As of July 2011, Nevada’s unemployment rate remains the highest in the nation at a crippling 12.9 percent, the Bureau of Labor Statistics recently reported. California’s unemployment was the second highest, hovering at 12.0 percent, with Michigan and South Carolina still struggling with 10.9 percent unemployment. Rhode Island had the fifth highest unemployment at 10.8 percent. In total, nine states still carry the weight of unemployment rates over 10 percent.
The graph below looks at the states with the five highest and lowest unemployment rates throughout the nation:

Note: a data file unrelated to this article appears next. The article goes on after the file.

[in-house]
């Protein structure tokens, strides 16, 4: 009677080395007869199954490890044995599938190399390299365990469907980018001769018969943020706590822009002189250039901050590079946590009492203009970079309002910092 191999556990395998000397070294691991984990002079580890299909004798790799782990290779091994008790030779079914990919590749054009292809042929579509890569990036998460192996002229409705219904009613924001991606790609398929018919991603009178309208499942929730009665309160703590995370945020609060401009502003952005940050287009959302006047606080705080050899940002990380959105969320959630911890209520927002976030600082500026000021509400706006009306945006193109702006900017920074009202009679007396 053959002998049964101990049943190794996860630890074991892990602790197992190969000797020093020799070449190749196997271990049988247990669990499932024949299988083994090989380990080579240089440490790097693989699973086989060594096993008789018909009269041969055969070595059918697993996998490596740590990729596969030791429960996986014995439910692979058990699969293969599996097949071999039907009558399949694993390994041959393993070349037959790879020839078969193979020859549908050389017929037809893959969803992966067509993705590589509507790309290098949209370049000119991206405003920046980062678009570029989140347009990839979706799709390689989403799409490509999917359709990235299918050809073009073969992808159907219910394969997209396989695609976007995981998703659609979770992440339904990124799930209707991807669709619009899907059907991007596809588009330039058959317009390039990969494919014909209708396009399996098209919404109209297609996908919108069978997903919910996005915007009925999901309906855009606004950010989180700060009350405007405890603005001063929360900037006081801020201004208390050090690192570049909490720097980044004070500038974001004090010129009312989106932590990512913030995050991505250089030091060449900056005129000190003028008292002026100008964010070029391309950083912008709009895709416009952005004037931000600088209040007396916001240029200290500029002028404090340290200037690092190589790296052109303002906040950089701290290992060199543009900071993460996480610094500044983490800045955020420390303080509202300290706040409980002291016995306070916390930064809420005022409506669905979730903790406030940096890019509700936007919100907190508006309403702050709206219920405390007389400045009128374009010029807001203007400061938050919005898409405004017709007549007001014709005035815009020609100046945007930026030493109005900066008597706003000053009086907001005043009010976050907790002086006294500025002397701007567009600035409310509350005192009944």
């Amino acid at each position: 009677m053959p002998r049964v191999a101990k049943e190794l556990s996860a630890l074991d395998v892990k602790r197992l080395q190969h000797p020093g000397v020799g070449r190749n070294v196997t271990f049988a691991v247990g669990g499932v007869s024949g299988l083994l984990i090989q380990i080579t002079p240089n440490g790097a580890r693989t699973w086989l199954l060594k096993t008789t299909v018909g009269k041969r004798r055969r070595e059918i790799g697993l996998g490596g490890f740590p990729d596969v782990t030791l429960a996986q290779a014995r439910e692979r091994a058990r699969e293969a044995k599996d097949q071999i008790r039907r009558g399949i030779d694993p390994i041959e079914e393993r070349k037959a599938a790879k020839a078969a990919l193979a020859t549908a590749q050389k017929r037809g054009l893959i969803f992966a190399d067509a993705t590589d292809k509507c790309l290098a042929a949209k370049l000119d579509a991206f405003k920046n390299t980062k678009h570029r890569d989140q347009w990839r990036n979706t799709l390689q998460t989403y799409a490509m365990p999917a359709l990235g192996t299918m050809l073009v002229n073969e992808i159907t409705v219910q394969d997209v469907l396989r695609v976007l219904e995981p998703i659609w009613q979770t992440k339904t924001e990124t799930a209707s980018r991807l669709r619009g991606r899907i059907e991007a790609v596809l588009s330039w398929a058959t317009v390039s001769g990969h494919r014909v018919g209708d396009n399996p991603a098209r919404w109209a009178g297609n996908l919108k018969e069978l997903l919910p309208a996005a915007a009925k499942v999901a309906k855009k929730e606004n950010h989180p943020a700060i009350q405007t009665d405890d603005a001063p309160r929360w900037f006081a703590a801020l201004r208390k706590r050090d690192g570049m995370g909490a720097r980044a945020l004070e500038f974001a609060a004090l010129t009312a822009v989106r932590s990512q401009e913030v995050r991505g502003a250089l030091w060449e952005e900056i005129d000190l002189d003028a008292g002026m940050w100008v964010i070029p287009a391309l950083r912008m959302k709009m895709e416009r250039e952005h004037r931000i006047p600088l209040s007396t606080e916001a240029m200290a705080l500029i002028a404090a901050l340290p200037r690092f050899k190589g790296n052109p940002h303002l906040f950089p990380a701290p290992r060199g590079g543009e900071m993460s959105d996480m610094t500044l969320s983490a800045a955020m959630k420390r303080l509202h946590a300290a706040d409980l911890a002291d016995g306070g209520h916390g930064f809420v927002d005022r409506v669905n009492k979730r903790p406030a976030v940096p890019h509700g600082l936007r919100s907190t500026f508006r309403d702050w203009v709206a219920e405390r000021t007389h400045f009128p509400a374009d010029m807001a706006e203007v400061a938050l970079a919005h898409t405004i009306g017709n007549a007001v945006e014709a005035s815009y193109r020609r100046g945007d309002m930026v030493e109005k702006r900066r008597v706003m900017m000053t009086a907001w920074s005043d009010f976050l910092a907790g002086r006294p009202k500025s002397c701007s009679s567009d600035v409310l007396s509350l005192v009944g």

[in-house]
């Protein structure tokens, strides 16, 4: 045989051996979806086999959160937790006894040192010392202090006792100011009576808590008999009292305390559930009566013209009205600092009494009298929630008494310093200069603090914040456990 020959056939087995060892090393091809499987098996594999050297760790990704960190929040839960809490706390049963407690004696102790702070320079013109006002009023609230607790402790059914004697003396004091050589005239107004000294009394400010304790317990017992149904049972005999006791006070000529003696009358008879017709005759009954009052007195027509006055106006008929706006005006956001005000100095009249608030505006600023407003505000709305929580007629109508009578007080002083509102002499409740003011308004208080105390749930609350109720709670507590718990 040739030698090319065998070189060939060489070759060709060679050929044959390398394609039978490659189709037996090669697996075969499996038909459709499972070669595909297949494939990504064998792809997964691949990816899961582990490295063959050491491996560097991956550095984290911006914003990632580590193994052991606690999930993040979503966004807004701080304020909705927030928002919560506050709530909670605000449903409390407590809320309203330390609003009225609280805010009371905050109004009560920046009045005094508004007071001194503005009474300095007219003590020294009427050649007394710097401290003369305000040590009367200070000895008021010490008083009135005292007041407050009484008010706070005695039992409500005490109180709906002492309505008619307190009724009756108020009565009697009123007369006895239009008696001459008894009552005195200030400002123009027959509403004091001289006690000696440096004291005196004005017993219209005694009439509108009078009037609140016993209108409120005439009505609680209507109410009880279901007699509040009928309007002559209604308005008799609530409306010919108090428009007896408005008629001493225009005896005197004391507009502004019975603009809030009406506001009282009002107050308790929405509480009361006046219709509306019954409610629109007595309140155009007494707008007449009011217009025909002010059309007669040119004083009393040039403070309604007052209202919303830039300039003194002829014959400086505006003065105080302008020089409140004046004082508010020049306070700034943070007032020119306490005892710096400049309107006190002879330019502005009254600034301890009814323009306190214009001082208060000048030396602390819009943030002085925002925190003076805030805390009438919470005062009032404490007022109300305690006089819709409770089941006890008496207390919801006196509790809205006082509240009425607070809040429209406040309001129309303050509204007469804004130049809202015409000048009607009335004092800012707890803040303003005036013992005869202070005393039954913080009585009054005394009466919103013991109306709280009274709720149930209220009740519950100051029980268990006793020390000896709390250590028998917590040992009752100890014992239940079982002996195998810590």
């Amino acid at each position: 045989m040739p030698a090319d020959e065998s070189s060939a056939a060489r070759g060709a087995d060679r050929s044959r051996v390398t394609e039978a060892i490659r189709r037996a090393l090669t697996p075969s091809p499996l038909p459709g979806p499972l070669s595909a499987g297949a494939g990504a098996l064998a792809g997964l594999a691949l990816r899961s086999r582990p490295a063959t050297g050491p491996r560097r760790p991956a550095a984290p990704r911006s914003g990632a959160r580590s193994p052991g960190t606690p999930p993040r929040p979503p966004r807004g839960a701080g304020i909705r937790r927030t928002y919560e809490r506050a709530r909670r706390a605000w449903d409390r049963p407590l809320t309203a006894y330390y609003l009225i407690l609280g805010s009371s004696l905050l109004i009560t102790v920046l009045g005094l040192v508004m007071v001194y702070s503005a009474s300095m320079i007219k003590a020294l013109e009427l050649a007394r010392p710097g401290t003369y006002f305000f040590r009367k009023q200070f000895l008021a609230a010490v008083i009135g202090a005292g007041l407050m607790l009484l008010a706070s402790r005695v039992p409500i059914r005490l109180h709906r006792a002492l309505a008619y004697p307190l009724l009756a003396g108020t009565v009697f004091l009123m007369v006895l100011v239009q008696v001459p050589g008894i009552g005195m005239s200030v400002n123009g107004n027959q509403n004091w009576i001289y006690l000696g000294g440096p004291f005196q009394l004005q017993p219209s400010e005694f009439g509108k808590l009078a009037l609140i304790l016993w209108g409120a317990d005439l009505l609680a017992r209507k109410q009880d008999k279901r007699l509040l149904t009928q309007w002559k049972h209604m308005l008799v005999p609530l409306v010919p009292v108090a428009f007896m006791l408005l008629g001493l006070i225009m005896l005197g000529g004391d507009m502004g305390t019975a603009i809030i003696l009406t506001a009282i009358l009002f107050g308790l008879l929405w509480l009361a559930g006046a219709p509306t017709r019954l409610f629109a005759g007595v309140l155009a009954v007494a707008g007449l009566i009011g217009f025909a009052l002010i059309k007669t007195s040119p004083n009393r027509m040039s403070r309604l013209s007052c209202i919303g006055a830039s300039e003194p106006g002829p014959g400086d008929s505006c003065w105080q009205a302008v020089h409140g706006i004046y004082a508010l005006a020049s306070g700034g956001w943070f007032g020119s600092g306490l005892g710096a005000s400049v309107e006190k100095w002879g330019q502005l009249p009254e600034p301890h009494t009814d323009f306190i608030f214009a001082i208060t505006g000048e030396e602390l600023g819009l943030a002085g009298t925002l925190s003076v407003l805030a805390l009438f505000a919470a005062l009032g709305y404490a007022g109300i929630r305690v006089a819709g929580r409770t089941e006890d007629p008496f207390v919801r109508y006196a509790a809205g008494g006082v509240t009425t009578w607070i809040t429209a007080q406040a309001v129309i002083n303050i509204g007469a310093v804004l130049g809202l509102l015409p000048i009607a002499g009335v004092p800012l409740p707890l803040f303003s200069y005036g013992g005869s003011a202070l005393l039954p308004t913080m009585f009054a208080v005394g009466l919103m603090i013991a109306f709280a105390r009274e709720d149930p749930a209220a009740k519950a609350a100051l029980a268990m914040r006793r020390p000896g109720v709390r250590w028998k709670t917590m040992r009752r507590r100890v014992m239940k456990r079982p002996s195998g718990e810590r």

North Dakota had the lowest unemployment rate in the country at 3.3 percent – a far cry from the national average of 9.1 percent. Nebraska enjoys the second lowest unemployment rate of 4.1 percent, with South Dakota at 4.7 percent. Still in the top five lowest unemployment rates, New Hampshire came in at 5.2 percent with Oklahoma close by at 5.5 percent unemployment.
While the national unemployment rate took a slight tip last month, July experienced very little significant change. Over the year however, employment numbers looked more promising. “The national unemployment rate was 9.1 percent in July, essentially unchanged from the prior month but down from 9.5 percent a year earlier,” the B.L.S. confirmed. “In July, total nonfarm payroll employment increased by 117,000 over the month and by 1,258,000 over the year.”